Cutaneous Protothecosis Workup

Updated: Aug 20, 2020
  • Author: Thomas N Helm, MD; Chief Editor: William D James, MD  more...
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Workup

Laboratory Studies

A diagnosis of protothecosis can be made based on findings from either biopsy or culture. Prototheca species readily grow on Sabouraud glucose agar. Smooth, white-to-beige colonies typically demonstrate growth within 48 hours at room temperature. Prototheca species may also be cultured on blood agar, heart-brain infusion agar, or beef infusion broth. Commercial assays that rely on the unique components of the cell wall are also available for identification of Prototheca species. It should be noted that certain selective fungal media commonly used to isolate dermatophytes may contain inhibitors such as cycloheximide, which can inhibit the growth of Prototheca.

Protothecosis is a rare infection, often involving individuals who are immunocompromised. An immune status evaluation may be judicious in patients presenting with this disorder.

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Other Tests

No other tests are necessary; however, electron microscopy reveals a double-layered cell wall without chloroplasts. These features differentiate Prototheca organisms from other types of algae. In addition, commercial yeast identification systems, such as API 20C and VITEK 2 systems can identify Prototheca. Newer techniques such as the use of matrix-assisted laser desorption ionization time-of-flight mass spectometry (MALDI-TOF MS) can also be used to rapidly identify P wickerhamii. [8]

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Histologic Findings

Protothecosis demonstrates morula formation. Typically, the sporangia are 3-30 µm in diameter [6] either outside of the macrophages or within the macrophages. They are best visualized with special stains (eg, periodic acid-Schiff, Gomori methenamine-silver) that are used to highlight fungi. The diagnostic feature of P wickerhamii is the presence of sporangia with a central, rounded endospore surrounded by a corona of molded endospores. The appearance of the sporangia is diagnostic, and it is described as moruloid, daisylike, spokelike, and frambesiform. See the histology slides below.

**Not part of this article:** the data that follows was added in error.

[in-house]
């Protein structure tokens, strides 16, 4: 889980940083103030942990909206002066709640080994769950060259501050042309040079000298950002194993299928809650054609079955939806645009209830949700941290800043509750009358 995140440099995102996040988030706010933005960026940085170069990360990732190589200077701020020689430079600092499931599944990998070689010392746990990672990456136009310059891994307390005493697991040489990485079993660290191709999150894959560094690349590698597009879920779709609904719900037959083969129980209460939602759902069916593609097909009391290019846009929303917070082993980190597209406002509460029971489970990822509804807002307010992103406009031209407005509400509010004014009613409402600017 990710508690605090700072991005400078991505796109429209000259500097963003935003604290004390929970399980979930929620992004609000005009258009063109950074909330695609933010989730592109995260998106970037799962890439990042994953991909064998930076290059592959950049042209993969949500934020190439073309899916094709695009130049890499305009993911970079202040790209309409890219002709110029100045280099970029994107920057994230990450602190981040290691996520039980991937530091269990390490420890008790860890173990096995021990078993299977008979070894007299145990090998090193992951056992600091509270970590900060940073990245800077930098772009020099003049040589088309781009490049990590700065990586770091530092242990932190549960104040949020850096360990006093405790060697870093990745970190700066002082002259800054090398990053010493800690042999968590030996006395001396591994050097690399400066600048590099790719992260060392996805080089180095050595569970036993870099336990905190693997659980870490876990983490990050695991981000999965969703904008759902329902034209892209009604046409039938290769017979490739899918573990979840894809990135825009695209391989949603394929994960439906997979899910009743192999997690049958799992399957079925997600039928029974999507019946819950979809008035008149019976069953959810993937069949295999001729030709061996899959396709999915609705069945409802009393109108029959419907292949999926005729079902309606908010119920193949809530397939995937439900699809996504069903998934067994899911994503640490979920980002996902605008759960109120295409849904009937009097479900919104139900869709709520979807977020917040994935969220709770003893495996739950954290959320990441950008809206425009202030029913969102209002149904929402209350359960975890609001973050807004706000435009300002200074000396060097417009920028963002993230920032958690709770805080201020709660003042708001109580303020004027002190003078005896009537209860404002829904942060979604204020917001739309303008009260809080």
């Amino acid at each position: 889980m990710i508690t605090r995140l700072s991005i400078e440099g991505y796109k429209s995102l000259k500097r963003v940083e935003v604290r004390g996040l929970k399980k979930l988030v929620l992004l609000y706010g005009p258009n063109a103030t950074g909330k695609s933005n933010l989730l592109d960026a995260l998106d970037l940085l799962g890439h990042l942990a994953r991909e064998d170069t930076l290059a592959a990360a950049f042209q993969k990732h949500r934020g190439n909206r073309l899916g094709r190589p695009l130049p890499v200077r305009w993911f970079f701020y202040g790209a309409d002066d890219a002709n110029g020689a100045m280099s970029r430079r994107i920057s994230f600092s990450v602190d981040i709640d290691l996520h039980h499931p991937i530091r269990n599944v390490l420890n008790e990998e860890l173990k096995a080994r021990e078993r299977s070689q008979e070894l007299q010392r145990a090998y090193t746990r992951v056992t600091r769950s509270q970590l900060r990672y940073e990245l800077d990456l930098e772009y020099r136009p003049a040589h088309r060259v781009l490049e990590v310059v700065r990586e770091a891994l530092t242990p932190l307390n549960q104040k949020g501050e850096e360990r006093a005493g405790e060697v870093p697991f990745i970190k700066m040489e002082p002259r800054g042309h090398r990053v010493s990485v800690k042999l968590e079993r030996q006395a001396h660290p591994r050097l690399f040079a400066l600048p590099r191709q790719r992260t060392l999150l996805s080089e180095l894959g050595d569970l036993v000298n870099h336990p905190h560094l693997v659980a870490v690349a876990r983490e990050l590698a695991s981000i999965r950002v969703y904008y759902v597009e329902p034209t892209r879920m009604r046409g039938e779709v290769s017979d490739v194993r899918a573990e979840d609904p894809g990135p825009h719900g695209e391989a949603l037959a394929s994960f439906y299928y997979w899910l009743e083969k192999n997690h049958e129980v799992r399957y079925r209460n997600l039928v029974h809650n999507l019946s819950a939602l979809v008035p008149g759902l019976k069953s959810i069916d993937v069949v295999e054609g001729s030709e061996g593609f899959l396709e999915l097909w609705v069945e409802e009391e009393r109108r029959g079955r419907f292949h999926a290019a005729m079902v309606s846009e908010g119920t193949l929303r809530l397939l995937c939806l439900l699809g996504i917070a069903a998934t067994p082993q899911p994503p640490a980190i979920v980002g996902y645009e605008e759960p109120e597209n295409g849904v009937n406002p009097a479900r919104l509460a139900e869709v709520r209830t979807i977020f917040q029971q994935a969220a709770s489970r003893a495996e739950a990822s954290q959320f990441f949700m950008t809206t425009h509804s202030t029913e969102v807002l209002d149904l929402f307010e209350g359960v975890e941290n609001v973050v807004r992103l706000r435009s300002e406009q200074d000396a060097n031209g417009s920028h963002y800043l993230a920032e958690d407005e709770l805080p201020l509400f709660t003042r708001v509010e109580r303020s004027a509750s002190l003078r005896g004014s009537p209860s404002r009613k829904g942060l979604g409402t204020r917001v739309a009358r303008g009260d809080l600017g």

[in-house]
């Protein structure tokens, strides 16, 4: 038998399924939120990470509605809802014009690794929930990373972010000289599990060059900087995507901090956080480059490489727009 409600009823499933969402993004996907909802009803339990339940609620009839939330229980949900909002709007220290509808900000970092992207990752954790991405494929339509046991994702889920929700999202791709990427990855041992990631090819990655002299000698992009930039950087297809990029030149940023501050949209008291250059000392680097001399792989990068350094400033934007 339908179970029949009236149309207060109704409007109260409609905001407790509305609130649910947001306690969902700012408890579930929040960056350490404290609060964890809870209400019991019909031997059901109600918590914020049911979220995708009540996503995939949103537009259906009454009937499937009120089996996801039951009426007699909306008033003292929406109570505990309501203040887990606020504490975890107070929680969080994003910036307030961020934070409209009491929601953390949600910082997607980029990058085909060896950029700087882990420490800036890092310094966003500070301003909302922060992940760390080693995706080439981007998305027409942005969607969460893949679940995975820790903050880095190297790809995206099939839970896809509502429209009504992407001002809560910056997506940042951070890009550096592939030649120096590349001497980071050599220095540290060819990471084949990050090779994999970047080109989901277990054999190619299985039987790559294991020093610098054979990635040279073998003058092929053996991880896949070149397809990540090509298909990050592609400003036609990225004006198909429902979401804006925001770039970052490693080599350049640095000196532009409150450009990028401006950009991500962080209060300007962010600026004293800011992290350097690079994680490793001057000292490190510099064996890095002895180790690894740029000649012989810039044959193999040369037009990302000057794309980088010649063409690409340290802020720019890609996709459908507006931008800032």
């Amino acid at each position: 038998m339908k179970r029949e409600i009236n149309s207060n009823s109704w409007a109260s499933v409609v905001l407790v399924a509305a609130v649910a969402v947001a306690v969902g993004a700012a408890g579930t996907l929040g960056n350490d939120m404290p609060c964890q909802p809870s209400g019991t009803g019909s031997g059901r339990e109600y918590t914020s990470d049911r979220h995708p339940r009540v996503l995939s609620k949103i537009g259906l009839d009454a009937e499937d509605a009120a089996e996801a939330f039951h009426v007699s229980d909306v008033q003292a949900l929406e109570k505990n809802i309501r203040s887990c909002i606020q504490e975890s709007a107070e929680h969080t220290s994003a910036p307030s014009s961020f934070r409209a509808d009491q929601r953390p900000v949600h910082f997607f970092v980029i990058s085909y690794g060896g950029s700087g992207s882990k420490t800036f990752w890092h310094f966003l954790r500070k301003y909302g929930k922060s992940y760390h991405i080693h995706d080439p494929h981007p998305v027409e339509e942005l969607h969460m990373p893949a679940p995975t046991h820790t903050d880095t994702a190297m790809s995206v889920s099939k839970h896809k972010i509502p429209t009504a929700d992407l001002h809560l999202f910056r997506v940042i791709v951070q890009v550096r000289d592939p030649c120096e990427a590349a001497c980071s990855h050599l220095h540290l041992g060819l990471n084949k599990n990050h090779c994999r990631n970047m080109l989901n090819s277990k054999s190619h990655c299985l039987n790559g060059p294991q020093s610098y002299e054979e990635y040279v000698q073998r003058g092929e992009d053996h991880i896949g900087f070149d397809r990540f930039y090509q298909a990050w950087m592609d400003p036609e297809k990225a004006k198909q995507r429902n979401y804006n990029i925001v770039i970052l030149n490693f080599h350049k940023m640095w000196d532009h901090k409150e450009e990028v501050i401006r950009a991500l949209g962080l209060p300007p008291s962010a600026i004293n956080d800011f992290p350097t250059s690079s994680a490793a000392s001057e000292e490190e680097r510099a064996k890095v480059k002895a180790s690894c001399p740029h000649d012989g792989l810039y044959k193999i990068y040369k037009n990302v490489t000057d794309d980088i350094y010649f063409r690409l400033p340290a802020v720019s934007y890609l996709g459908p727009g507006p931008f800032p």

Histopathologic findings range from minimal inflammation to severe granulomatous inflammation with areas of necrosis. The dermis may contain a variety of inflammatory cells such as lymphocytes, eosinophils, neutrophils, plasma cells, and multinucleate giant cells within the dermis. Prototheca are seen either singly or in clusters within interstitial connective tissue, granulomas, and necrotic foci.

Biopsy reveals morula structures surrounded by lym Biopsy reveals morula structures surrounded by lymphocytes and histiocytes (hematoxylin and eosin–stained sections; 200x).
Periodic acid-Schiff–stained sections of protothec Periodic acid-Schiff–stained sections of protothecosis reveal rounded endospores that form characteristic moruloid structures in the dermis.
Electron photomicrograph of Prototheca wickerhamii Electron photomicrograph of Prototheca wickerhamii shows a central rounded endospore surrounded by a corona of molded endospores.

The principal histopathologic differential diagnosis is coccidioidomycosis, which also shows a thick, refractile wall. However, the spherules are typically larger and always show smaller endospores (2-4 µm).

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